The subject of immunity is complicated, and we are programmed to think of vaccination
as "the gold standard" = the more, the better. Experts who challenge the status quo are often maligned.
Humans don't like change.

How often should I Test Titers for Parvo and Distemper?

You are going to have to decide for yourself. Some vets recommend testing yearly
but this can be expensive. Others test every three years.
Still others test five to seven years after vaccination.


Challenge tests show that successful vaccination against parvovirus gives most animals at least seven years of immunity.
Distemper provides immunity for at least five to seven years.

Dr. Ron Schultz, one of the most renowned pet vaccination experts in the country
believes that once a test yields strong titres, you need not test again.

In Dr. Jean Dodd's article on vaccine reactions, she quotes Dr. Schultz on the value of testing titres:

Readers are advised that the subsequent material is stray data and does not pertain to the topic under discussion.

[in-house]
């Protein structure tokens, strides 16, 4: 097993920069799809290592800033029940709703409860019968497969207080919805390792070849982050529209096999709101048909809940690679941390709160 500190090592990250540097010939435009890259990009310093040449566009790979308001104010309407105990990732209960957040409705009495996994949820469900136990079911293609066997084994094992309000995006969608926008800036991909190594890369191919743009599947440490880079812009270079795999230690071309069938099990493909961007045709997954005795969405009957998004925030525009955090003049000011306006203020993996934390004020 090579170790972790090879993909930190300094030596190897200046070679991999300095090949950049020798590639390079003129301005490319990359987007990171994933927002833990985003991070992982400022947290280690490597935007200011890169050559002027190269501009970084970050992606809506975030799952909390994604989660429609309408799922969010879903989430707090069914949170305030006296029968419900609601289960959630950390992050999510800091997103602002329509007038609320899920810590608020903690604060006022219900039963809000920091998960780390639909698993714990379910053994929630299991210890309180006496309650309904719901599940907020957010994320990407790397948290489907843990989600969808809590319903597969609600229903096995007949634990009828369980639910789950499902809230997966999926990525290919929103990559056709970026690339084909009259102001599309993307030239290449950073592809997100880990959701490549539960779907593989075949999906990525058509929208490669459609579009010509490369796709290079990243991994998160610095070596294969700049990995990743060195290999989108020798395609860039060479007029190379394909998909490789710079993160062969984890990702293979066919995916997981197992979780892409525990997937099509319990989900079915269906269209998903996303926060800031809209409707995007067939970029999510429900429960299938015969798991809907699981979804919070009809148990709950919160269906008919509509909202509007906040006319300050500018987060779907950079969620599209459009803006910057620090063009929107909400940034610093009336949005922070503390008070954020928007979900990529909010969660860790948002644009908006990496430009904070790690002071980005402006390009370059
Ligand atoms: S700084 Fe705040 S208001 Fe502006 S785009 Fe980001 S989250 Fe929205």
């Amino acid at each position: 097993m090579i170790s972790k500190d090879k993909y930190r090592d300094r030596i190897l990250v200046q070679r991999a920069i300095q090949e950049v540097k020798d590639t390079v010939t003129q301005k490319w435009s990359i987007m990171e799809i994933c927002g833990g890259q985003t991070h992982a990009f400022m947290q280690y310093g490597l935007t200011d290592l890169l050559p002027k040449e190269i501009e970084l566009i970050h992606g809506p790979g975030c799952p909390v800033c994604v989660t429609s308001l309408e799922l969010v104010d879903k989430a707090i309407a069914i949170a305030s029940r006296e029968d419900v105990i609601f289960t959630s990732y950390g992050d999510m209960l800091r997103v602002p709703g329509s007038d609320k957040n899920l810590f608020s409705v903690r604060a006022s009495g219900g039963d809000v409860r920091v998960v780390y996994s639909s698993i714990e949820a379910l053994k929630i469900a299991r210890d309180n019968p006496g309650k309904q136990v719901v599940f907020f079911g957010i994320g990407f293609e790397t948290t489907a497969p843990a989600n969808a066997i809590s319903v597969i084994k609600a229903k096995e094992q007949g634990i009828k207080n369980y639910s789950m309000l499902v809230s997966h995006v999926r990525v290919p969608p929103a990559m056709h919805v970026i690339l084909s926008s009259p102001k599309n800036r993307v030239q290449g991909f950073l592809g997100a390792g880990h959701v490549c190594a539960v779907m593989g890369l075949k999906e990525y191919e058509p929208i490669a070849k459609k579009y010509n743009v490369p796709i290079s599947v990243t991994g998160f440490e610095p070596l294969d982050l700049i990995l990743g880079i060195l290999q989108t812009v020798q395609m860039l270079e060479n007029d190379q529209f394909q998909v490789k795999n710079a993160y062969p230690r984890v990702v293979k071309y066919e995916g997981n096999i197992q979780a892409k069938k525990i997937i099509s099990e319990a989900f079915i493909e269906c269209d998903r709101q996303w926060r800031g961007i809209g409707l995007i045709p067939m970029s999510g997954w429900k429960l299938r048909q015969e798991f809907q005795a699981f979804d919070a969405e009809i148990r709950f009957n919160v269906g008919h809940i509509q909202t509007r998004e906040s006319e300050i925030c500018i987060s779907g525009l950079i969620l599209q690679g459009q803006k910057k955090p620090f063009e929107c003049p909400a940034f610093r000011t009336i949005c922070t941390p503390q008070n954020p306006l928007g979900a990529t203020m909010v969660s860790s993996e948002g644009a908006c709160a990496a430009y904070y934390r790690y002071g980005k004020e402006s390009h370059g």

"an animal with a positive test has sterilizing immunity and should be protected from infection.
If that animal were vaccinated it would not respond with a significant increase in antibody titre
but may develop a hypersensitivity to vaccine components (e.g. fetal bovine serum)."

Does a Weak Titer Mean My Dog Deeds a "Booster" Shot?

Maybe not for dogs that have previously shown strong titres.
Many experts, including Dr. Schultz, say the dog's immune system will have produced
"memory cells" that will produce antibodies when they're needed.

Think of memory cells as reserve forces.

When known foreigners invade, they remember how to attack them.
Dr. Shultz has said, show that an animal with a positive test has sterilizing immunity and should be protected from infection.

If that animal were vaccinated it would not respond with a significant increase in antibody titre,
but may develop a hypersensitivity to vaccine components (e.g. fetal bovine serum).

Read more about memory cells here. Read pages 5-6 of Antibody Titers vs Annual Vaccination by Richard Ford, DVM for more information.

Should I Test My Puppy?

Yes! If so, when? Ideally, puppies should have had their last vaccination after 16 weeks of age
then should be tested to see if further vaccination is necessary.
Bijou Standard Poodles recommends following Jean Dodd's vaccination protocol.
vaccination a year after the last vaccination and then titre at 3-4 years.